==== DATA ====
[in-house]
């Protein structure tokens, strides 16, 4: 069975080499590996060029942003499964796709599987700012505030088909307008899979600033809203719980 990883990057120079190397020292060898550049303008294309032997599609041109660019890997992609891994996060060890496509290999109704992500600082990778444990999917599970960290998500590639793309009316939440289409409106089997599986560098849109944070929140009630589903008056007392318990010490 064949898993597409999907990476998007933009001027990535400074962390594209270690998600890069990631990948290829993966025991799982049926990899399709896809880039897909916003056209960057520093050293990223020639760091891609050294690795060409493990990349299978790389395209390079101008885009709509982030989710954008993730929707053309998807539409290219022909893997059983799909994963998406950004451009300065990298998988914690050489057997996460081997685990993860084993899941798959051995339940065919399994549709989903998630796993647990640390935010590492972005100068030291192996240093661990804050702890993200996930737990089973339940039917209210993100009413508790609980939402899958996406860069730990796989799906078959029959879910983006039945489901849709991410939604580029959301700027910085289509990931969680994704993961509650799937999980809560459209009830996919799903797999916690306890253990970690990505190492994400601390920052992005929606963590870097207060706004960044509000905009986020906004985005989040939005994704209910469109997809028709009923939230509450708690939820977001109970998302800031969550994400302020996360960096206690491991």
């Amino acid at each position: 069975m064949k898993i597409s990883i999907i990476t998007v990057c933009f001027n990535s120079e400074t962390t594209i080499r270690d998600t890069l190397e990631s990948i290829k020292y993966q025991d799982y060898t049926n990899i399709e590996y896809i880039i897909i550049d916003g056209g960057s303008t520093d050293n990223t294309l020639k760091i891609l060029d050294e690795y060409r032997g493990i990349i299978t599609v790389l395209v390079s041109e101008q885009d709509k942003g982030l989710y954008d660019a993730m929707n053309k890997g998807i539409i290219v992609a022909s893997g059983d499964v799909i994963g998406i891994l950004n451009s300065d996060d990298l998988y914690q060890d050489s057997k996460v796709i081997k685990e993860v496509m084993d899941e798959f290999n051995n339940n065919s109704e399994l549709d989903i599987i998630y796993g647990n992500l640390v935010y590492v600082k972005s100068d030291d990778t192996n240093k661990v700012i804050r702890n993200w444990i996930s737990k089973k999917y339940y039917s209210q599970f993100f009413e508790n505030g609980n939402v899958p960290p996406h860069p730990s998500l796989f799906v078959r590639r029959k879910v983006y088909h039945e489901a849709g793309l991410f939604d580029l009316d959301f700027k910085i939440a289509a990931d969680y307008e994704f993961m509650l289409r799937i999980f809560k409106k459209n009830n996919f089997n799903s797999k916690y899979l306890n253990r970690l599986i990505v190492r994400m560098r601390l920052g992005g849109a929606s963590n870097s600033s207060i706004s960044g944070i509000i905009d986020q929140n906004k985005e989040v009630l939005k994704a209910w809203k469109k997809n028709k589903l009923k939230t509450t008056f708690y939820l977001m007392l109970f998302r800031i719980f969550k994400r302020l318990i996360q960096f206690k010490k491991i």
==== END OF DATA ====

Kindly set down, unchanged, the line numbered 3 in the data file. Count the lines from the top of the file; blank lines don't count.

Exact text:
């Amino acid at each position: 069975m064949k898993i597409s990883i999907i990476t998007v990057c933009f001027n990535s120079e400074t962390t594209i080499r270690d998600t890069l190397e990631s990948i290829k020292y993966q025991d799982y060898t049926n990899i399709e590996y896809i880039i897909i550049d916003g056209g960057s303008t520093d050293n990223t294309l020639k760091i891609l060029d050294e690795y060409r032997g493990i990349i299978t599609v790389l395209v390079s041109e101008q885009d709509k942003g982030l989710y954008d660019a993730m929707n053309k890997g998807i539409i290219v992609a022909s893997g059983d499964v799909i994963g998406i891994l950004n451009s300065d996060d990298l998988y914690q060890d050489s057997k996460v796709i081997k685990e993860v496509m084993d899941e798959f290999n051995n339940n065919s109704e399994l549709d989903i599987i998630y796993g647990n992500l640390v935010y590492v600082k972005s100068d030291d990778t192996n240093k661990v700012i804050r702890n993200w444990i996930s737990k089973k999917y339940y039917s209210q599970f993100f009413e508790n505030g609980n939402v899958p960290p996406h860069p730990s998500l796989f799906v078959r590639r029959k879910v983006y088909h039945e489901a849709g793309l991410f939604d580029l009316d959301f700027k910085i939440a289509a990931d969680y307008e994704f993961m509650l289409r799937i999980f809560k409106k459209n009830n996919f089997n799903s797999k916690y899979l306890n253990r970690l599986i990505v190492r994400m560098r601390l920052g992005g849109a929606s963590n870097s600033s207060i706004s960044g944070i509000i905009d986020q929140n906004k985005e989040v009630l939005k994704a209910w809203k469109k997809n028709k589903l009923k939230t509450t008056f708690y939820l977001m007392l109970f998302r800031i719980f969550k994400r302020l318990i996360q960096f206690k010490k491991i």